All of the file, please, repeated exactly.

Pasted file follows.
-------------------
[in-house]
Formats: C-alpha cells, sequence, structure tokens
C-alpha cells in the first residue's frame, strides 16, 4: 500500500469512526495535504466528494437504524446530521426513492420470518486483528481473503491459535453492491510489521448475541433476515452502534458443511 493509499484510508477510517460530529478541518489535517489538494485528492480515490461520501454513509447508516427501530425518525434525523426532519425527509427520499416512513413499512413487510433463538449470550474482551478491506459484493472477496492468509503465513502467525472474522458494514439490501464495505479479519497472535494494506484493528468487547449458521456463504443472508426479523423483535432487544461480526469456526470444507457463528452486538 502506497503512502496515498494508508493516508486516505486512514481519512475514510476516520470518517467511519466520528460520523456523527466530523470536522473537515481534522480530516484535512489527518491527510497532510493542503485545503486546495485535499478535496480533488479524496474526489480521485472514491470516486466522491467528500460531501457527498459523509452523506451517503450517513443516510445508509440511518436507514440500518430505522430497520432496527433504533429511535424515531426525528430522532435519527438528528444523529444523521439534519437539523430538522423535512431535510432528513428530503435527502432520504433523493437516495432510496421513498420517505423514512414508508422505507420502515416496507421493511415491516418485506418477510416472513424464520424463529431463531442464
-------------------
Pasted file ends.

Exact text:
[in-house]
Formats: C-alpha cells, sequence, structure tokens
C-alpha cells in the first residue's frame, strides 16, 4: 500500500469512526495535504466528494437504524446530521426513492420470518486483528481473503491459535453492491510489521448475541433476515452502534458443511 493509499484510508477510517460530529478541518489535517489538494485528492480515490461520501454513509447508516427501530425518525434525523426532519425527509427520499416512513413499512413487510433463538449470550474482551478491506459484493472477496492468509503465513502467525472474522458494514439490501464495505479479519497472535494494506484493528468487547449458521456463504443472508426479523423483535432487544461480526469456526470444507457463528452486538 502506497503512502496515498494508508493516508486516505486512514481519512475514510476516520470518517467511519466520528460520523456523527466530523470536522473537515481534522480530516484535512489527518491527510497532510493542503485545503486546495485535499478535496480533488479524496474526489480521485472514491470516486466522491467528500460531501457527498459523509452523506451517503450517513443516510445508509440511518436507514440500518430505522430497520432496527433504533429511535424515531426525528430522532435519527438528528444523529444523521439534519437539523430538522423535512431535510432528513428530503435527502432520504433523493437516495432510496421513498420517505423514512414508508422505507420502515416496507421493511415491516418485506418477510416472513424464520424463529431463531442464